But you don’t want just any break. First, it should be in the direction of the trend you identified in step one. If it isn’t, you may want to stand aside.
Also, it isn’t enough for the price to just pierce a level of support or resistance. If I’m trading a pattern on the 4-hour chart, I need to see a 4-hour close beyond the pattern in question. The same holds true for the daily time frame.
That’s important because a common piece of advice I hear is to place a stop order just beyond support or resistance.
In my humble opinion, that’s terrible advice. In a volatile market like Forex, using a buy or sell stop just beyond a pattern’s boundary is a good way to get whipsawed.
In other words, your order gets triggered on a spike in price, but the pair quickly reverses and continues moving in the opposite direction.
Hopefully, you can now see the answer to the question that Trevor asked at the start of this post.
Although it’s perfectly acceptable to buy at support and sell at resistance, doing so within a corrective structure can be disastrous, especially if you’re betting against the trend.
In those cases, I’m only interested in buying a break of resistance or selling a break of support.
It’s all about momentum. Identify the trend, look for a favorable corrective pattern and watch for a breakout in the direction of the prevailing trend.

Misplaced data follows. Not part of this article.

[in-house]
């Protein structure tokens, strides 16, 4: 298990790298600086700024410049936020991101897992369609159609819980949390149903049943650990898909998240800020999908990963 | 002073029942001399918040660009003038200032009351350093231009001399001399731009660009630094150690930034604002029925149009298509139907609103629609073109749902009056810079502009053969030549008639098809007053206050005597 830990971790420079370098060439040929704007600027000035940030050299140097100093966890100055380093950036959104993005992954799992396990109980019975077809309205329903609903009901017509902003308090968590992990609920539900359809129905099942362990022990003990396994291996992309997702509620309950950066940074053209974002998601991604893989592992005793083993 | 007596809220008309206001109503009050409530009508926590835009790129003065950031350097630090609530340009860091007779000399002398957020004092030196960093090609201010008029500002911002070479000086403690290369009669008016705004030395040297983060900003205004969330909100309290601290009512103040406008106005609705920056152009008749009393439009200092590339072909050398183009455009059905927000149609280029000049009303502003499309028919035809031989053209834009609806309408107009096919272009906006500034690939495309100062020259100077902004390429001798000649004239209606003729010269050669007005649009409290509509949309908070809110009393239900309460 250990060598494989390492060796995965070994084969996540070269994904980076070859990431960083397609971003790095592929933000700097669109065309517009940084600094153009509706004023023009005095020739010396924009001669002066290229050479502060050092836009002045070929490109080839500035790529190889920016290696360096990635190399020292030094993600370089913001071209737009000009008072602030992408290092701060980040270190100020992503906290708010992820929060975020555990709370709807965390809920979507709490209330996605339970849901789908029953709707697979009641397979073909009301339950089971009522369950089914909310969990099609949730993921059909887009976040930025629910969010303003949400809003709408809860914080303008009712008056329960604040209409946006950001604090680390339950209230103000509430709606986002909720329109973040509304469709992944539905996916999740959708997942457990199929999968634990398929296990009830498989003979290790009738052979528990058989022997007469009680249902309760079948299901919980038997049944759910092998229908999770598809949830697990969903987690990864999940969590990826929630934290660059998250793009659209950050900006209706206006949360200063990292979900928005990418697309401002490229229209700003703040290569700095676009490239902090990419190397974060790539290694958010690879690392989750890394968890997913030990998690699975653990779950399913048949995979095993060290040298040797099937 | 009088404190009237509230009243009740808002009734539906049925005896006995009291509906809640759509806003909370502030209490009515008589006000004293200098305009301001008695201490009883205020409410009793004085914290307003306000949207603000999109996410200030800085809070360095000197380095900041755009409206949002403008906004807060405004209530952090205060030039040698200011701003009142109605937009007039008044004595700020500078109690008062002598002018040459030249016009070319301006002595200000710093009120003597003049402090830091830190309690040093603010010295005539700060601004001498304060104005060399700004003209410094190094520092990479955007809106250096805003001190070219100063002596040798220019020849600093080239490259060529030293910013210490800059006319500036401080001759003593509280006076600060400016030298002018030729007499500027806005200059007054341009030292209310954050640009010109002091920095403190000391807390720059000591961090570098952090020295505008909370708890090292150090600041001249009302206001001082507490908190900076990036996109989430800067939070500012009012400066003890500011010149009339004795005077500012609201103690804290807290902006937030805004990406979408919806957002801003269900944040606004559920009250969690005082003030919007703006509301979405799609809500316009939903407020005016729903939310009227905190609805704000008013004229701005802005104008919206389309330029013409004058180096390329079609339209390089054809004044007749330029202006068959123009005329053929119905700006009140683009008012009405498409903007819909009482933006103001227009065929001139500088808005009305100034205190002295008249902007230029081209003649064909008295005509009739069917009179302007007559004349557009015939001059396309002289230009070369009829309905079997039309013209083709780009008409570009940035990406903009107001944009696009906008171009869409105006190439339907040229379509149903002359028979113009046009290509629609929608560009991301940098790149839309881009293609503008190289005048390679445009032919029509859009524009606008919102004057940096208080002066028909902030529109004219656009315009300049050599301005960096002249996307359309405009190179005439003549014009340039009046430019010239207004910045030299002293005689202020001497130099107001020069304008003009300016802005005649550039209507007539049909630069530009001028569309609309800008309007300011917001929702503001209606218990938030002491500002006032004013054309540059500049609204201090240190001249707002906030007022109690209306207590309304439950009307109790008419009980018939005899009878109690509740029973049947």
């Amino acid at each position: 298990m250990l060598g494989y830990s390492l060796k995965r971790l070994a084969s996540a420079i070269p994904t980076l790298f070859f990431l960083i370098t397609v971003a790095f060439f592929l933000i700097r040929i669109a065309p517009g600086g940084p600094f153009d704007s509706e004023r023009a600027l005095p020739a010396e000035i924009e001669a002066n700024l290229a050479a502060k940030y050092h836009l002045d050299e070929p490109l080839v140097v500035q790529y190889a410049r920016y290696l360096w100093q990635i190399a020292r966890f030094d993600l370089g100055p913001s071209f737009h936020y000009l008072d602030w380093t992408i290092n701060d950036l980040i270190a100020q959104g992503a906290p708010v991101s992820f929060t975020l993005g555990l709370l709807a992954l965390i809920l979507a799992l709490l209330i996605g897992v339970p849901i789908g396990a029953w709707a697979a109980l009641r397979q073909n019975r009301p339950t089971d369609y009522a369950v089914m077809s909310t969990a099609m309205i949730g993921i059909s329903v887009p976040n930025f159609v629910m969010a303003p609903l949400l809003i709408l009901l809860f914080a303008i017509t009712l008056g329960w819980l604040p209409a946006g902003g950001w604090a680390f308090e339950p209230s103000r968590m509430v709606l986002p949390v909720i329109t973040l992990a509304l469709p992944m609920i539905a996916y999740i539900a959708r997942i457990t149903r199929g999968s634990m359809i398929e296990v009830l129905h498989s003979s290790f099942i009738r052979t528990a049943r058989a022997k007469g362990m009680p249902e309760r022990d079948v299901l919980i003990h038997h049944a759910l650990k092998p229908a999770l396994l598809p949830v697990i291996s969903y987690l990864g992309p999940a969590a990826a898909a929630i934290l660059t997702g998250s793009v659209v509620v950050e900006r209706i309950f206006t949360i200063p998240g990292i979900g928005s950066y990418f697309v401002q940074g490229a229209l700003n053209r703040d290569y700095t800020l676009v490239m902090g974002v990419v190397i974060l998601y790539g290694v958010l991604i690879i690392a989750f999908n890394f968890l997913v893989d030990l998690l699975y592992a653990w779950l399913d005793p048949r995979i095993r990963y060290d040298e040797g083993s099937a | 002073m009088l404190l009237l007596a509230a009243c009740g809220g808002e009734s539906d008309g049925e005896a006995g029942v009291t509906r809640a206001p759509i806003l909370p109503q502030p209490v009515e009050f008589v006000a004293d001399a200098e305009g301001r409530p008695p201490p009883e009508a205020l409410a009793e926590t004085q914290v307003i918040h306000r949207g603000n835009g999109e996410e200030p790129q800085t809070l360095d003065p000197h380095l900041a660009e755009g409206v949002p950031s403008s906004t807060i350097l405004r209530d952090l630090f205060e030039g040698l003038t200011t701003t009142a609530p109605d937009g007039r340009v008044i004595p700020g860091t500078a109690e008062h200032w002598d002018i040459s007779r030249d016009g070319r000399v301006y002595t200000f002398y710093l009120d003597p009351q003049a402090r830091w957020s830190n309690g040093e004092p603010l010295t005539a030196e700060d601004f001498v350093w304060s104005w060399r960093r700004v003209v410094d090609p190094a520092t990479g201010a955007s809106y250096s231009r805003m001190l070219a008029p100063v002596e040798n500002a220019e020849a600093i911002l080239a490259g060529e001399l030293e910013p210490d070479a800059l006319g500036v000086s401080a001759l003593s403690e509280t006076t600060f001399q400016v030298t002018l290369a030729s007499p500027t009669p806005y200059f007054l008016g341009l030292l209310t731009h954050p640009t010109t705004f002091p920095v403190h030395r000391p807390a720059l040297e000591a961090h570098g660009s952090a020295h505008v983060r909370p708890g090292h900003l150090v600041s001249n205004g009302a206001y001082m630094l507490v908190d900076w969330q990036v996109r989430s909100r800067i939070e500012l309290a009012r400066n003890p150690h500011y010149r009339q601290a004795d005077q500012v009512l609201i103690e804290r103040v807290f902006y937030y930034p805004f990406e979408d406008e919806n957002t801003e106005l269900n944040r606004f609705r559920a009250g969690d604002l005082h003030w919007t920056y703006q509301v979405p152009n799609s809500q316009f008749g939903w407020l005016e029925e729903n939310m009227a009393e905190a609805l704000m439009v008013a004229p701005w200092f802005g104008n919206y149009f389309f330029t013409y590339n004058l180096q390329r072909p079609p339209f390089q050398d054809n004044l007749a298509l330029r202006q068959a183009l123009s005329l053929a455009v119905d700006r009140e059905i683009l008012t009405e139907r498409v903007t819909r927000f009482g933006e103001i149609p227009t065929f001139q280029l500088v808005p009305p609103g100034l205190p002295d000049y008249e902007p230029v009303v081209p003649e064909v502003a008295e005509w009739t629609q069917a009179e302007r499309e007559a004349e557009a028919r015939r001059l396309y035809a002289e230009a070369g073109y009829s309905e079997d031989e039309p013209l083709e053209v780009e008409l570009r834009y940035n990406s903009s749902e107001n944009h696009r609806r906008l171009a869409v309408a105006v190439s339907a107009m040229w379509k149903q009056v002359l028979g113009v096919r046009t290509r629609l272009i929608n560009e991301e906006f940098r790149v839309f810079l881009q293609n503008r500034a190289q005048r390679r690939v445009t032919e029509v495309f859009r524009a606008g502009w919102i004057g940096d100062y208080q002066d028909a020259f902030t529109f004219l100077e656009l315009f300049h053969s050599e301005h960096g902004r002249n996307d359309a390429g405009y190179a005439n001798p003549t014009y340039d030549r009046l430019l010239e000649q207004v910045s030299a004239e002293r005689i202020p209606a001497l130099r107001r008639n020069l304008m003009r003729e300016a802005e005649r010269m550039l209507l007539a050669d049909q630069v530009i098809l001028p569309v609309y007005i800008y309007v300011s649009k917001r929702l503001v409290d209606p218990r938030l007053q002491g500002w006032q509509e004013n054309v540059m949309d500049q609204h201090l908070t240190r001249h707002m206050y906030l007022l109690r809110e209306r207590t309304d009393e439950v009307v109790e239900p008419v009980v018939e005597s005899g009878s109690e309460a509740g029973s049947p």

That’s my “bread and butter” process for finding attractive setups.
While you can and dare I say should buy from support and sell from resistance, when dealing with corrective patterns things are a little different.
I won’t buy or sell a pair that is trading within a wedge or even a bull or bear flag pattern. Instead, I wait patiently for a breakout to occur and then look to join the prevailing trend.
Making the distinction between impulsive and corrective moves is important. The impulse is the move that best represents the direction of the current trend as well as momentum. This is where the most money can be made in the shortest amount of time.
Corrective moves, on the other hand, represent consolidation and typically move against the major trend. During these times it’s usually best to stay on the sideline and watch for a breakout opportunity.
Once you can identify where the momentum is and spot periods of consolidation, you’ll know whether you should enter at trend line support or wait to sell the breakout.
If you can find and exploit that transition between consolidation and momentum, you’ll have a trading method that can offer highly asymmetric setups, which should be every trader’s goal.
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To do that, I need your help.